This Bargain Wouldn't Sell
Everyone found something to dislike about the 'grand compromise' on immigration, so the deal collapsed and a dysfunctional status quo endures
'Grand compromise" isn't quite an oxymoron, but the prospective immigration deal struck between Democratic and Republican senators certainly led to some bizarre political theater at a press conference last week. Senators, labor leaders, and Hispanic organizers took the podium in turn, all agreeing, essentially, that a major selling point of the bill was that it was equally unsatisfying to everyone, and could be fixed later.
"We feel quite confident that we are going to have a realistic chance to improve the legislation," said Frank Sharry, head of the National Immigration Forum. "Even if what leaves the Senate is something of an ugly duckling."
But no swan was forthcoming. Buffeted by potentially fatal amendments from both sides, the Senate's compromise immigration bill was pulled by Majority Leader Harry Reid after he twice failed to gain the 60 votes needed to close debate. Supporters pledge that the bill is only, in the words of Republican Sen. Arlen Specter, "on life support," not dead, but agreement between and even within the parties on immigration remains elusive. Experts say Congress has likely lost its last chance to attempt serious immigration reform until 2009, and is stuck with a system that all sides agree is riddled with flaws.
The bargain-brokered by about a dozen senators of both parties and announced with great fanfare in mid-May-would have allowed illegal immigrants in the country before 2007 to receive renewable four-year visas after paying fees and fines, and eventually get on a path to citizenship. It created a guest worker program that would have given two-year visas to 400,000 workers a year, though the bill was amended to halve that number. None of those programs would have gone into effect until certain triggersincluding the hiring of additional border agents and the construction of hundreds of miles of border fencingwere met.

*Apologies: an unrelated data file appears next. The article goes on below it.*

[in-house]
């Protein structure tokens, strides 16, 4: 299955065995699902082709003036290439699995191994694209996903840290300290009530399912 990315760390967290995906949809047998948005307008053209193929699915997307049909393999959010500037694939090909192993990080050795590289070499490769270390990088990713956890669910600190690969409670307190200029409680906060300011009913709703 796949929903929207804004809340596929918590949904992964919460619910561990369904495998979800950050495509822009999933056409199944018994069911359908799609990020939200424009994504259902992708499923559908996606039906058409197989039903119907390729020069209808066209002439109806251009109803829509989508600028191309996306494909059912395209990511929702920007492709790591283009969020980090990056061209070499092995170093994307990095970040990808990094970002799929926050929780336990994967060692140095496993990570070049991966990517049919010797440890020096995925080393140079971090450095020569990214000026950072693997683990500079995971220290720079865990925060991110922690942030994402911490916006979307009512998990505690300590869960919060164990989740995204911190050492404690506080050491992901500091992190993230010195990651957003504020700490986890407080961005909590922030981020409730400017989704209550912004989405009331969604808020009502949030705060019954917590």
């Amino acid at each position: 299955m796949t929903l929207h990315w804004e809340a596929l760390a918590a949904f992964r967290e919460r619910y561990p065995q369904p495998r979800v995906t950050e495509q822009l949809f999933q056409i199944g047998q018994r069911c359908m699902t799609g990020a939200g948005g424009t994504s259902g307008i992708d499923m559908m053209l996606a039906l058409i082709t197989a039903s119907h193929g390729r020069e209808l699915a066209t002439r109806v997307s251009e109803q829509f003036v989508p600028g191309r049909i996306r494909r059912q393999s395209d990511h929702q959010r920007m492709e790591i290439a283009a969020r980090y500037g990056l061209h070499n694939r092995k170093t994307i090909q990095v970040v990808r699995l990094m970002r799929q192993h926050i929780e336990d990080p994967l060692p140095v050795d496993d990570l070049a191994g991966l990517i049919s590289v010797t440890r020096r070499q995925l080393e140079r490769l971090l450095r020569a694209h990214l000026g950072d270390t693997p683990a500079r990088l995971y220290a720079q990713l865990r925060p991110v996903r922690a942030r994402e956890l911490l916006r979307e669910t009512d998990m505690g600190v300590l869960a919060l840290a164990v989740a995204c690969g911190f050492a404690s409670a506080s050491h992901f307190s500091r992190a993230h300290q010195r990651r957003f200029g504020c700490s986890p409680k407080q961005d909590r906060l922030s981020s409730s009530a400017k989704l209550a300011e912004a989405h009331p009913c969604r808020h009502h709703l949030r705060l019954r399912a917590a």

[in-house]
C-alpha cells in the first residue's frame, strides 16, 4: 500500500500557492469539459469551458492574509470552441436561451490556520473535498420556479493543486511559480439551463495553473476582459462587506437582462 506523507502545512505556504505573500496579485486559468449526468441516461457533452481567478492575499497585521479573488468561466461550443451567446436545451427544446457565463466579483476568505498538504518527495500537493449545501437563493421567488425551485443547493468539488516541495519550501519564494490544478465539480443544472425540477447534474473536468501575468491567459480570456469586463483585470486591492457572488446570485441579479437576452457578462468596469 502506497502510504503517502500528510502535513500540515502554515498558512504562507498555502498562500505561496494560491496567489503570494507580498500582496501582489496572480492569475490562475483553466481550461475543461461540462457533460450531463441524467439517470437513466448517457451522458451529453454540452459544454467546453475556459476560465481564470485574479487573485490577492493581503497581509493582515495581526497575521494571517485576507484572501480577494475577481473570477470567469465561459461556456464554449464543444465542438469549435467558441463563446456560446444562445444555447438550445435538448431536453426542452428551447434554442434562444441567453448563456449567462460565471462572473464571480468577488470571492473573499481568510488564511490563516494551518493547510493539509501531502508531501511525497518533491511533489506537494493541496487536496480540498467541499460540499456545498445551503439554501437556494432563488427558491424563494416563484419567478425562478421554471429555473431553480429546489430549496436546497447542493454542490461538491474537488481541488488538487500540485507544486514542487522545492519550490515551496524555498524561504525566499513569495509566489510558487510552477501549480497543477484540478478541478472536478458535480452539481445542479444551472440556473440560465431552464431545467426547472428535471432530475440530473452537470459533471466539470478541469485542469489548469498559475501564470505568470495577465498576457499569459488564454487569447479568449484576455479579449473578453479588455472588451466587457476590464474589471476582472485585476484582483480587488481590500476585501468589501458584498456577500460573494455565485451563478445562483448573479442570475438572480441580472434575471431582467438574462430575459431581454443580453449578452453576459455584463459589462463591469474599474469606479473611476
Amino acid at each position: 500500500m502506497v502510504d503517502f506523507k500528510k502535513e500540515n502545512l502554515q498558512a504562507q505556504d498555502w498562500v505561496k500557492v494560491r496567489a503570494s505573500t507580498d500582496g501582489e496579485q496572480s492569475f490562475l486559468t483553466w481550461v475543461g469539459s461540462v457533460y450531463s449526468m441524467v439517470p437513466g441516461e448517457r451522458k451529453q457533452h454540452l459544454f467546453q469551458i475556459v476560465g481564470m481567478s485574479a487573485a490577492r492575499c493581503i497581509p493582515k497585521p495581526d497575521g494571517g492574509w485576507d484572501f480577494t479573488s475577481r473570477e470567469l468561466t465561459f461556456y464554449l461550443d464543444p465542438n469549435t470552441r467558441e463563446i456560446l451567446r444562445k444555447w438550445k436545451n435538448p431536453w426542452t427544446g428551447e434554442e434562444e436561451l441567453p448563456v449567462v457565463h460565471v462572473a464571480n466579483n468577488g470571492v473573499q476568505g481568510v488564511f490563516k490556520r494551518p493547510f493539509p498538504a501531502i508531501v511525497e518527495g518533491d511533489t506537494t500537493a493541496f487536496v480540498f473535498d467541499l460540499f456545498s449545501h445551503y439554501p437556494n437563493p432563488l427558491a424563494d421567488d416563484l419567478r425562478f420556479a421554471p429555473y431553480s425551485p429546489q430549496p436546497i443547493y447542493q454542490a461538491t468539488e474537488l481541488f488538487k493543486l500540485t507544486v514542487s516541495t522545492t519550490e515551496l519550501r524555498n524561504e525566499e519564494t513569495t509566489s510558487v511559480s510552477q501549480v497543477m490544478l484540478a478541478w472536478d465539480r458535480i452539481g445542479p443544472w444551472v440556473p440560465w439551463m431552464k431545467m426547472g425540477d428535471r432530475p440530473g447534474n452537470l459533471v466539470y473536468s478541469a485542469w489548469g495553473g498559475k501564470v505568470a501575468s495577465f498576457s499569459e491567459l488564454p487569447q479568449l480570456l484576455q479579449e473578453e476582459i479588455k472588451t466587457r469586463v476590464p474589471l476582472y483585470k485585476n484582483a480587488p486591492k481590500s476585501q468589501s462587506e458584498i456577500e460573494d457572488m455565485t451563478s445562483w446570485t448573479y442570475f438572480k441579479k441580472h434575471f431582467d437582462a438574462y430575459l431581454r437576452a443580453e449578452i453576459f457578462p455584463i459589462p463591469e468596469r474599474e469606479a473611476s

Teetering. Proposed amendments left the fragile compromise teetering on the edge of failure most of the week, but it was a late-night addition to the bill by North Dakota Democratic Sen. Byron Dorgan to end the guest worker program after five years that brought the compromise to the breaking point. Dorgan said he felt the guest worker program was "part of a strategy to put downward pressure on American wages."
Though the Democrats have mostly avoided the nasty public schisms of their colleagues across the aisle, Dorgan's economic nationalism is only one of many discordant strains within the party. Even traditionally allied groups found themselves on opposite sides. The National Council of La Raza, a Hispanic group, backed the bill, while the League of United Latin American Citizens opposed it. The union UNITE HERE was at odds with the AFL-CIO.
Democratic leaders blamed the failure of the cloture motion to end debate on Republicans, who supplied only seven aye votes and showed little loyalty to the White House. But 11 of the votes against ending debate came from Democrats, including Dorgan. And both parties' fissures turned what seemed to be a slam dunka bill backed by the Republican president, the Democratic majority in the Senate, and a number of Republican senatorsinto a fiasco.